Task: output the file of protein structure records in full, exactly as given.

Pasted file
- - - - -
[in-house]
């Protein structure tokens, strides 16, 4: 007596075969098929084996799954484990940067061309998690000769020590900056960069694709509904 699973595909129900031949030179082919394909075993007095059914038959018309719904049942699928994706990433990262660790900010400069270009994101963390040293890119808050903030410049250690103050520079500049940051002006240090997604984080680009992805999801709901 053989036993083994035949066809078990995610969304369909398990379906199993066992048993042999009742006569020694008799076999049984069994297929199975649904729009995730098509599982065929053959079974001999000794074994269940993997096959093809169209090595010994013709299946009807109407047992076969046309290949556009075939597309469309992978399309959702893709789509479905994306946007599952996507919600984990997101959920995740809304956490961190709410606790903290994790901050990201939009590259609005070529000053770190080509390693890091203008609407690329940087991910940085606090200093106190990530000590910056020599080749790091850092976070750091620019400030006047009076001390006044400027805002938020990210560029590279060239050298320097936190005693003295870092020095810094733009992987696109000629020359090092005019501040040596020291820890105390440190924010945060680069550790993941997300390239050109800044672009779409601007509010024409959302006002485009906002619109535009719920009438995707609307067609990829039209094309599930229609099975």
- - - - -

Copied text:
[in-house]
């Protein structure tokens, strides 16, 4: 007596075969098929084996799954484990940067061309998690000769020590900056960069694709509904 699973595909129900031949030179082919394909075993007095059914038959018309719904049942699928994706990433990262660790900010400069270009994101963390040293890119808050903030410049250690103050520079500049940051002006240090997604984080680009992805999801709901 053989036993083994035949066809078990995610969304369909398990379906199993066992048993042999009742006569020694008799076999049984069994297929199975649904729009995730098509599982065929053959079974001999000794074994269940993997096959093809169209090595010994013709299946009807109407047992076969046309290949556009075939597309469309992978399309959702893709789509479905994306946007599952996507919600984990997101959920995740809304956490961190709410606790903290994790901050990201939009590259609005070529000053770190080509390693890091203008609407690329940087991910940085606090200093106190990530000590910056020599080749790091850092976070750091620019400030006047009076001390006044400027805002938020990210560029590279060239050298320097936190005693003295870092020095810094733009992987696109000629020359090092005019501040040596020291820890105390440190924010945060680069550790993941997300390239050109800044672009779409601007509010024409959302006002485009906002619109535009719920009438995707609307067609990829039209094309599930229609099975």